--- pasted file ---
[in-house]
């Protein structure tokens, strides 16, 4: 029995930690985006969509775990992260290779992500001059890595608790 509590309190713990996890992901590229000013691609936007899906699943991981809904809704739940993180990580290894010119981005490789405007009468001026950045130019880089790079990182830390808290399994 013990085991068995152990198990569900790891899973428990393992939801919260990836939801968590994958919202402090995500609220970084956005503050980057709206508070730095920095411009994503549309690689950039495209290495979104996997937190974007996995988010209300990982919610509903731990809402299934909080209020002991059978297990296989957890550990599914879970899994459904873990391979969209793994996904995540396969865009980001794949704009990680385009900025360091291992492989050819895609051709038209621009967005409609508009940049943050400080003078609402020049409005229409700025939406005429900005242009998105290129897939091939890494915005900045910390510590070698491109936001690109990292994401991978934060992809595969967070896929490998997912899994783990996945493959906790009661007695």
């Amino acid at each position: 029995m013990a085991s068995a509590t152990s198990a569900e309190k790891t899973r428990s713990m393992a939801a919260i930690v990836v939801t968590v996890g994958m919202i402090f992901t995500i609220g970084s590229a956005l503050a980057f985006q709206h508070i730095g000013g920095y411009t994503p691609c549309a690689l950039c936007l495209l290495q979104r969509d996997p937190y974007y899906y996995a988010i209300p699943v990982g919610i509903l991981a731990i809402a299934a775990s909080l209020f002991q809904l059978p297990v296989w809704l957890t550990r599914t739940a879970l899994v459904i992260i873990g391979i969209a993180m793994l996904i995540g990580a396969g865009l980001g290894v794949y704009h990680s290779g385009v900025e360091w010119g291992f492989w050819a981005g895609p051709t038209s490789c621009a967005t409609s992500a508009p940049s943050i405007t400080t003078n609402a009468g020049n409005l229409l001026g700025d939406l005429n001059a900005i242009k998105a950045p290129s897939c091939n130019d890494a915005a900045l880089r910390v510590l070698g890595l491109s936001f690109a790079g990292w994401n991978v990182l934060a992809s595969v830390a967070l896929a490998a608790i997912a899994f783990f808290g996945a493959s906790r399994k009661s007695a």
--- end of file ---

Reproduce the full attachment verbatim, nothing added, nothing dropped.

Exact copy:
[in-house]
């Protein structure tokens, strides 16, 4: 029995930690985006969509775990992260290779992500001059890595608790 509590309190713990996890992901590229000013691609936007899906699943991981809904809704739940993180990580290894010119981005490789405007009468001026950045130019880089790079990182830390808290399994 013990085991068995152990198990569900790891899973428990393992939801919260990836939801968590994958919202402090995500609220970084956005503050980057709206508070730095920095411009994503549309690689950039495209290495979104996997937190974007996995988010209300990982919610509903731990809402299934909080209020002991059978297990296989957890550990599914879970899994459904873990391979969209793994996904995540396969865009980001794949704009990680385009900025360091291992492989050819895609051709038209621009967005409609508009940049943050400080003078609402020049409005229409700025939406005429900005242009998105290129897939091939890494915005900045910390510590070698491109936001690109990292994401991978934060992809595969967070896929490998997912899994783990996945493959906790009661007695």
């Amino acid at each position: 029995m013990a085991s068995a509590t152990s198990a569900e309190k790891t899973r428990s713990m393992a939801a919260i930690v990836v939801t968590v996890g994958m919202i402090f992901t995500i609220g970084s590229a956005l503050a980057f985006q709206h508070i730095g000013g920095y411009t994503p691609c549309a690689l950039c936007l495209l290495q979104r969509d996997p937190y974007y899906y996995a988010i209300p699943v990982g919610i509903l991981a731990i809402a299934a775990s909080l209020f002991q809904l059978p297990v296989w809704l957890t550990r599914t739940a879970l899994v459904i992260i873990g391979i969209a993180m793994l996904i995540g990580a396969g865009l980001g290894v794949y704009h990680s290779g385009v900025e360091w010119g291992f492989w050819a981005g895609p051709t038209s490789c621009a967005t409609s992500a508009p940049s943050i405007t400080t003078n609402a009468g020049n409005l229409l001026g700025d939406l005429n001059a900005i242009k998105a950045p290129s897939c091939n130019d890494a915005a900045l880089r910390v510590l070698g890595l491109s936001f690109a790079g990292w994401n991978v990182l934060a992809s595969v830390a967070l896929a490998a608790i997912a899994f783990f808290g996945a493959s906790r399994k009661s007695a």